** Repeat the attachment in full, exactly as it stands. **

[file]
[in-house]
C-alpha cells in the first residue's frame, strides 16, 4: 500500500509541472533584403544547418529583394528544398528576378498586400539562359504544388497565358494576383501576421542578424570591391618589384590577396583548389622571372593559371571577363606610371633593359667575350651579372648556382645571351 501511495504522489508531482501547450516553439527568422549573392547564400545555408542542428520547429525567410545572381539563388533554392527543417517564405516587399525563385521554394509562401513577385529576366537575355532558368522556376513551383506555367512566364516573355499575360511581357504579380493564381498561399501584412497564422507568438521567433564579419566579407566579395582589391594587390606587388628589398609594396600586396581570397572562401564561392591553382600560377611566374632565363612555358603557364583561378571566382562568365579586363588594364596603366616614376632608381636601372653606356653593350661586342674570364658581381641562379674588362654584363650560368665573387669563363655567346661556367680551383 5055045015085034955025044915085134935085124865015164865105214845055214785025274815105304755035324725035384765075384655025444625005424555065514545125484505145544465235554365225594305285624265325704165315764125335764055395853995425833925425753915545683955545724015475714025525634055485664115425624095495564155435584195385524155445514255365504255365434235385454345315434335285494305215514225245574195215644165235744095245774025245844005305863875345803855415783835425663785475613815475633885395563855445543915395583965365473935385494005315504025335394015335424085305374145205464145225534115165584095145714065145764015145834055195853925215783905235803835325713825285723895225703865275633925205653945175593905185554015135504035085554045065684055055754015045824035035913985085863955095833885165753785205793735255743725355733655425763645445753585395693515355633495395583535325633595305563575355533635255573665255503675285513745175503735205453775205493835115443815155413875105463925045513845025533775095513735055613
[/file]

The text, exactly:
[in-house]
C-alpha cells in the first residue's frame, strides 16, 4: 500500500509541472533584403544547418529583394528544398528576378498586400539562359504544388497565358494576383501576421542578424570591391618589384590577396583548389622571372593559371571577363606610371633593359667575350651579372648556382645571351 501511495504522489508531482501547450516553439527568422549573392547564400545555408542542428520547429525567410545572381539563388533554392527543417517564405516587399525563385521554394509562401513577385529576366537575355532558368522556376513551383506555367512566364516573355499575360511581357504579380493564381498561399501584412497564422507568438521567433564579419566579407566579395582589391594587390606587388628589398609594396600586396581570397572562401564561392591553382600560377611566374632565363612555358603557364583561378571566382562568365579586363588594364596603366616614376632608381636601372653606356653593350661586342674570364658581381641562379674588362654584363650560368665573387669563363655567346661556367680551383 5055045015085034955025044915085134935085124865015164865105214845055214785025274815105304755035324725035384765075384655025444625005424555065514545125484505145544465235554365225594305285624265325704165315764125335764055395853995425833925425753915545683955545724015475714025525634055485664115425624095495564155435584195385524155445514255365504255365434235385454345315434335285494305215514225245574195215644165235744095245774025245844005305863875345803855415783835425663785475613815475633885395563855445543915395583965365473935385494005315504025335394015335424085305374145205464145225534115165584095145714065145764015145834055195853925215783905235803835325713825285723895225703865275633925205653945175593905185554015135504035085554045065684055055754015045824035035913985085863955095833885165753785205793735255743725355733655425763645445753585395693515355633495395583535325633595305563575355533635255573665255503675285513745175503735205453775205493835115443815155413875105463925045513845025533775095513735055613